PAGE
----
The mighty grey mass of the North Sea looms large over the land. The rhythm of the rain, the wind and the swell of the waves conjure up battleship grey images of oil rigs, submarines, fishermen happed and wrapped up for stormy weather.
No room for fashion in this tough deep sea with beards, pea coats, waterproofs, knitted hats and most of all hard wearing knitwear it was only a matter of time before the stylish began to look offshore. As ever, for those prepared to dig deeper the rewards were much greater. Under the sea it was inside the submarines that the best knitwear was to be found. Never produced in the same numbers as army surplus staples or even Navy peacoats, these were reserved for rare breed submariners. The surplus that did exist was going to run out one day and it did.
One man set sail and submerged himself in a quest to recreate these jumpers to the original quality specifications diving in head first and if you read the comments section on his website you will see the appreciation that lands back at his door for the depths he was prepared to go to.
They smell, they itch, some of them say, but the people who own these pieces are very attached to them. They want one in every colour. Not fashion colours but authentic colours. This knitwear is built to last, to keep you warm, to keep its shape, to wash itself, to keep the rain out, is there anything it can’t do?
Neil Starr of North Sea Clothing tells us how he adapted his favourite jumper into both hard wearing hard-wear for hipsters, and classic style for seafaring folk. He tinkered with the fit to make it fit today’s man and set out to create a brand that stood for authenticity but was not afraid to extend his fleet of products. North Sea Clothing now do scarves and even vulcanised footwear but it all revolves around the submariner knitwear and apart from the shoes it’s all still made in the UK.
Your come from a background in vintage clothing?
I always had an interest in vintage since I was a kid so ended up dealing in men’s vintage clothing for many years on all the London markets. I specialised in vintage motorcycle and military gear, but always had my eye open for other interesting pieces. I still have a nice collection.
Do you remember when you first came across the Naval knitwear that became the inspiration for what you do now?
The original WW1 & WW2 Submariner was my own wardrobe staple as well as something that would always sell well. When the surplus supply sweaters dried up in the 1990’s I decided to develop it myself, and re-make the same jumper from the same wool. North Sea Clothing was created soon after. Initially we made just the Submariner in ecru. We altered the shape slightly, as some of the originals were designed to go over your jacket, like a big sack. The North Sea Clothing Submariner was made more suitable and flattering for modern guys, but with the same quality specification and detailing as the War issue originals.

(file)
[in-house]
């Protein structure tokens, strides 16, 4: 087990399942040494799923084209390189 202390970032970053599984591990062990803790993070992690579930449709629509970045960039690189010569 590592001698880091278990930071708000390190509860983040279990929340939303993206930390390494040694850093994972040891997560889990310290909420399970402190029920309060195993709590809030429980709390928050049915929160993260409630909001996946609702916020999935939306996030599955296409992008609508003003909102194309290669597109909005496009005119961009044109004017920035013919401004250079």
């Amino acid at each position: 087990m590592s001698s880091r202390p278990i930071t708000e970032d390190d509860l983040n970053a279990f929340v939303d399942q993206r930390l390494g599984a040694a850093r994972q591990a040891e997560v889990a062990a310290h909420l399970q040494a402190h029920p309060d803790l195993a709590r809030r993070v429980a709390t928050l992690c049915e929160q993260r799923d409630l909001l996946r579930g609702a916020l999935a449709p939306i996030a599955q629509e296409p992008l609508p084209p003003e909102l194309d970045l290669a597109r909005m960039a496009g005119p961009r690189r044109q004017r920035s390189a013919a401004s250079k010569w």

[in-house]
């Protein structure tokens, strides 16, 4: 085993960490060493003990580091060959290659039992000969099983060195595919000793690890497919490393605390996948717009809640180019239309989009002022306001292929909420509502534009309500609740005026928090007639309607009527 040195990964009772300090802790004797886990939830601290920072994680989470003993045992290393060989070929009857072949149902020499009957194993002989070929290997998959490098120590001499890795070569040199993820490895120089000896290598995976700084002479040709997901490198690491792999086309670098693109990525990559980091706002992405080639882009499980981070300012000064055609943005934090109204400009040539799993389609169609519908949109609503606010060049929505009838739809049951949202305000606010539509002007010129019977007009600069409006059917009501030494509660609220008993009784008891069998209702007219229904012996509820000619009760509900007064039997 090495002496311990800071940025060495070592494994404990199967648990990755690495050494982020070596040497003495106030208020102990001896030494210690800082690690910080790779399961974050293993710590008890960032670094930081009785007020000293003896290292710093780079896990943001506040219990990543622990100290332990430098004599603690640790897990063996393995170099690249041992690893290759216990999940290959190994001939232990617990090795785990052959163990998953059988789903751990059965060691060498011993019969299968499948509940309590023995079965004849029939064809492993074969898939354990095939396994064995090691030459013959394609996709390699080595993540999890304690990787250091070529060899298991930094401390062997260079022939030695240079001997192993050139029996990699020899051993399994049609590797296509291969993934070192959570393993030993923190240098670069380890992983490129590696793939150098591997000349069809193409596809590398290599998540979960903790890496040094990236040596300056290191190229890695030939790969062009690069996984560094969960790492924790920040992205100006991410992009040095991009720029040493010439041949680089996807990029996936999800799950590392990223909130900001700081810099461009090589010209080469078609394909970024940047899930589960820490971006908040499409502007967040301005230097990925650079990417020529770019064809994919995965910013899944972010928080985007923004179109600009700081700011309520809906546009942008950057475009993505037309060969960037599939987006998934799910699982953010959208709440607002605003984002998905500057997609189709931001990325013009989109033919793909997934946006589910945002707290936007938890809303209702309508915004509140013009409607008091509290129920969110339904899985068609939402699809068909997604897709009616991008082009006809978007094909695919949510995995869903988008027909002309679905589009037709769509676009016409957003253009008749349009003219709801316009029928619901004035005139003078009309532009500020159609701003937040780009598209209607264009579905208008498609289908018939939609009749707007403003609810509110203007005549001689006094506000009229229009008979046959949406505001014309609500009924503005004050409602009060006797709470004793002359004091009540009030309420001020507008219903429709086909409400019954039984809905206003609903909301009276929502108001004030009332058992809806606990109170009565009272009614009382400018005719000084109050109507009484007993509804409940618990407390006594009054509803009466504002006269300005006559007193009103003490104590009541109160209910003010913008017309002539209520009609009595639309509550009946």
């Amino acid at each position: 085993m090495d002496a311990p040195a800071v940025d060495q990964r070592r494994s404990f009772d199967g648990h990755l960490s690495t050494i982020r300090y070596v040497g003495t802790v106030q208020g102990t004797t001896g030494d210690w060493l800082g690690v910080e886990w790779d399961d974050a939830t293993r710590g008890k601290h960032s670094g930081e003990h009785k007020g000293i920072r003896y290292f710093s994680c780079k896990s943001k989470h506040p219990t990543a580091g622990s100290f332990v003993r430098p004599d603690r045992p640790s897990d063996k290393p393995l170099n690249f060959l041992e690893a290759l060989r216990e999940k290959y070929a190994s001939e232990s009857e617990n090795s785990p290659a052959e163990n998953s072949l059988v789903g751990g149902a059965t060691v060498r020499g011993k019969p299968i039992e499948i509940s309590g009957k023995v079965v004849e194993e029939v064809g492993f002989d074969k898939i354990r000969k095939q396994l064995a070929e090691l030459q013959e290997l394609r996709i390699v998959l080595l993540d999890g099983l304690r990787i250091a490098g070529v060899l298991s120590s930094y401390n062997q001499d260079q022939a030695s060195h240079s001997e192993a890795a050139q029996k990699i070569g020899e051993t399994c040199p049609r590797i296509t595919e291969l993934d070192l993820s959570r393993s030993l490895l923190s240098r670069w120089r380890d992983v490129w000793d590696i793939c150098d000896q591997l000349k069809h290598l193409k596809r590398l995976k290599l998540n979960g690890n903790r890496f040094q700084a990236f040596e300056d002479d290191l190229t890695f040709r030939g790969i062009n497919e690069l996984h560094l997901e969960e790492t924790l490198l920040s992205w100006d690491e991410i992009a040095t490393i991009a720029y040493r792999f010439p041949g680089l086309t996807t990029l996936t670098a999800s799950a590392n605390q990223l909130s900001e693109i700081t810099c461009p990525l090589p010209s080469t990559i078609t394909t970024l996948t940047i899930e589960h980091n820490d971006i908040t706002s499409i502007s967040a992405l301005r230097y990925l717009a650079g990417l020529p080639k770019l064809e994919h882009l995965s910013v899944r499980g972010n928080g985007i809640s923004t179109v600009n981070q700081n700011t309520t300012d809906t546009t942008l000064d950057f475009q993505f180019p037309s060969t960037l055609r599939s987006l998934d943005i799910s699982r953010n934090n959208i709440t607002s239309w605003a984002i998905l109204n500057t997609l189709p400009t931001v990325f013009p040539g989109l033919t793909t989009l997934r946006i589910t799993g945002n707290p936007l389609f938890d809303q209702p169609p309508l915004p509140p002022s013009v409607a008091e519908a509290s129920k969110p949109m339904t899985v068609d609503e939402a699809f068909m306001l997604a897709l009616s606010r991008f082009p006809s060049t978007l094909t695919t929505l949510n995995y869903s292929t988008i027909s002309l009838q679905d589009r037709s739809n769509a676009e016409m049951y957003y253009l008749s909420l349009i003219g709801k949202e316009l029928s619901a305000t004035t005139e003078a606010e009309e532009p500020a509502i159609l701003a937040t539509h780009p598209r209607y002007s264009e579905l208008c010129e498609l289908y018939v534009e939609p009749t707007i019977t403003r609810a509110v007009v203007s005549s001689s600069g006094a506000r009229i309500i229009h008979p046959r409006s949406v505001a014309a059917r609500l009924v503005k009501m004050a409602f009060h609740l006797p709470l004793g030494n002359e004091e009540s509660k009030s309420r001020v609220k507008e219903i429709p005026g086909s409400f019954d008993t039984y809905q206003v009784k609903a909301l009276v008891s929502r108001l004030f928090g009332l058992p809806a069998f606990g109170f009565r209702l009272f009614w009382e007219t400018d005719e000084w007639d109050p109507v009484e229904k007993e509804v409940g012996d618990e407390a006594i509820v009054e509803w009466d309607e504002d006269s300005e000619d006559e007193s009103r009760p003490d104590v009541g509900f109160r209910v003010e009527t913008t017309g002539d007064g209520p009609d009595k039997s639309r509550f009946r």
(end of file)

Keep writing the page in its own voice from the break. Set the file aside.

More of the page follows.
The brand is called North Sea Clothing but other than the name, do you have any personal connection to the North Sea?
I’m from Norfolk so spent time by the North Sea as a child. I’m happy to be close to any sea. It’s good for the soul.
Your sweaters still seem to be genuinely used by seafaring folk?
We get all types of customers, from North Sea divers and Polar explorers, to the bloke next door who just wants a good looking warm jumper. They were used in the 2013 Shackleton Epic Expedition which covered land and sea, and we have received many great photos from happy customers who have travelled to extreme environments with their North Sea Clothing jumper.
Your comments section on your website tells of dedicated customers delighted with their purchases. Really really, delighted. They like to comment on how much they like what you do ?
I’ve always tried to deal directly with anyone who needs info regarding what we do. This extends to making sure they get a much needed jumper in time for a cold trip, or a birthday. I hope it is this personal service as well as the product itself that inspires so many customers to get in touch to thank us, or even send photos.
I met you in Paris back in June this year when you were showing your collection for next summer and there was a great new colour you were showing, but in general you stick to quite a narrow colour palette?
Oh yes. Though it is wider now. Why complicate things too much when Navy Blue and Ecru are so good?
What’s the appeal of North Sea Clothing to the likes of Dover Street Market?
Yes it’s interesting that such a high fashion company such a Comme des Garcon want to stock a brand like us. Maybe it’s that our products are very wearable, uncomplicated and well made.
Where do you make, and has the knitwear changed much since the original idea?
We make almost everything here in England apart from our deck shoes, as there is nobody vulcanising rubber footwear in the UK at present. The very first jumper we ever made (The Submariner) is still in the range and it hasn’t changed at all. It’s the classic. The quality of the knitwear is also exactly the same. All that has changed is that we offer more styles, and will be adding some women’s knitwear soon and more summer knits.
From Portobello Market to Dover Street Market, J. Crew and Japan the Submariner can be found across oceans and seas as Neil has become the chandler of style to the new recruits to the North Sea Navy ( and they are about to let women join in too ! )
Interview by Gordon Ritchie | Images by Tsvetelina Ivanova